JinkoSolar has confirmed plans to invest $50 million into a factory in Florida to supply NextEra Energy Resources with up to 2.75 gigawatts of solar modules over four years. It's the first move by a Chinese PV giant to invest in U.S. manufacturing in response to the Trump administration’s 30 percent tariff on imported solar products
The announcement makes official a plan that’s been reported on for months. JinkoSolar first said it was planning a U.S. factory in January, as part of a master solar module supply agreement with an unnamed U.S. counterparty to provide around 1.75 gigawatts of high-efficiency solar modules over three years.
The search for possible locations for the factory quickly zeroed in on Jacksonville, Florida, where the city council had approved $24.2 million in incentives to attract an unknown foreign manufacturer to build a $410 million factory, dubbed “Project Volt.”
And NextEra Energy Resources, operator of more than 2,100 megawatts of utility-scale PV and owner of utility Florida Power & Light, which has plans for thousands of megawatts' worth of solar projects, was quickly named the likely counterparty.
These details were confirmed in JinkoSolar’s announcement this week, although the $50 million in investment has decreased from earlier reported figures, which had ranged from $120 million to $410 million.
JinkoSolar is the first Chinese manufacturer to cement plans to invest in U.S. manufacturing in the wake of Trump's tariffs. But others are reported to be considering the move.
United Renewable Energy, a vertically integrated PV maker formed by the combination of Taiwan-based solar cell manufacturers Gintech Energy, Solartech Energy and Neo Solar Power, is also making plans to launch a U.S. module factory, although details remain unclear. Other foreign solar manufacturers have long been weighing the option of U.S. manufacturing in the face of impending tariffs, as GTM reported last fall.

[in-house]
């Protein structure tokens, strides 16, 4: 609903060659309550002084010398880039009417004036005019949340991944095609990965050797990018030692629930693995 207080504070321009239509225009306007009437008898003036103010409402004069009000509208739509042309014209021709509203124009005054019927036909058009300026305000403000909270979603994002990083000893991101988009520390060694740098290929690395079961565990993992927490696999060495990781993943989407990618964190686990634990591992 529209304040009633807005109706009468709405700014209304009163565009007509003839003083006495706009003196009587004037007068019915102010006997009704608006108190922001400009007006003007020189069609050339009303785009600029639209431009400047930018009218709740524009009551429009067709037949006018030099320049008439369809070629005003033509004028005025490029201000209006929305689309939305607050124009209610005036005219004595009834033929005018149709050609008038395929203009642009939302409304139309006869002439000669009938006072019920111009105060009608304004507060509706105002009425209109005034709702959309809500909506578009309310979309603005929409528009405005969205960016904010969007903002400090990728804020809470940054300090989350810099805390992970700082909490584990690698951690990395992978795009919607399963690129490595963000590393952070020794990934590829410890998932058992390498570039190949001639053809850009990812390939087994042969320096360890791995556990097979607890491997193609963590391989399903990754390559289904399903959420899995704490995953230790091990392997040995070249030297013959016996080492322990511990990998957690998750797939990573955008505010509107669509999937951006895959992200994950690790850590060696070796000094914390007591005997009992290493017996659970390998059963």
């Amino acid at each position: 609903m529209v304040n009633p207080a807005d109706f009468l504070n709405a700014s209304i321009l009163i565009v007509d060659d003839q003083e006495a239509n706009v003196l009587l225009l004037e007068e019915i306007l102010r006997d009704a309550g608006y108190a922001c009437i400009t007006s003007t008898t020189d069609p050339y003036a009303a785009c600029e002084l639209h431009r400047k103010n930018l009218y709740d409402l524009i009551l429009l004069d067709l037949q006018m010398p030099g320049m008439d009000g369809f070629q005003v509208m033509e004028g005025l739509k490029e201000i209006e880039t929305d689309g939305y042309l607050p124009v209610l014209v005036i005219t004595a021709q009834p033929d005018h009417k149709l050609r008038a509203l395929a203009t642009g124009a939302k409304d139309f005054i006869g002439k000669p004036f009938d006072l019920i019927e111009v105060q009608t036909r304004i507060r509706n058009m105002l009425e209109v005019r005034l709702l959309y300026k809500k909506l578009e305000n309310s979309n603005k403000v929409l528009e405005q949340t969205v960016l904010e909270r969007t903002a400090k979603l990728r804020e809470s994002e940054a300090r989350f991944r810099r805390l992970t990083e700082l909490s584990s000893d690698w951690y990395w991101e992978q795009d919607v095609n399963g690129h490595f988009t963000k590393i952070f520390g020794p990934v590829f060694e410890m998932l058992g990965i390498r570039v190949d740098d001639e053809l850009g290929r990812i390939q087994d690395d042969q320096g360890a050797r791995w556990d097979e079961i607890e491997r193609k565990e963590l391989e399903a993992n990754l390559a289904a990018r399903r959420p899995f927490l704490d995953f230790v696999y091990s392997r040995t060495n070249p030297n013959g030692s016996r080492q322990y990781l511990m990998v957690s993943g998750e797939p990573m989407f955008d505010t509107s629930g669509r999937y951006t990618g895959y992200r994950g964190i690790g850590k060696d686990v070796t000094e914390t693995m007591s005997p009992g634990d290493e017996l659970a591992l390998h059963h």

JinkoSolar’s investment is made possible by a tariff exemption that allows for up to 2.5 gigawatts of solar cells per year to be assembled in the U.S. Meanwhile, U.S. solar manufacturer SunPower is seeking exclusions from tariffs for cells, panels and equipment made outside the country as well, and is warning of layoffs and reduced U.S. investment if they aren’t granted.
President Donald Trump claimed in February that the solar tariffs have led to “at least five” new solar manufacturing facilities being planned, as well as promising a broader renaissance for the U.S. solar industry. But as MJ Shiao, head of Americas for Wood Mackenzie, and Shayle Kann, senior adviser to GTM Research, wrote in an analysis piece, “many manufacturers will certainly explore building manufacturing capacity in the United States, but a combination of timing, market factors and the tariffs themselves will put an end to most of these schemes.”
Most economists and industry analysts have judged that the tariffs won't spark a U.S. solar manufacturing renaissance, with the negative effects of more expensive solar outweighing domestic advantages. Still, the tariffs have benefited certain U.S. module makers, namely First Solar, and existing U.S. module makers are starting to ramp up capacity and make new hires.
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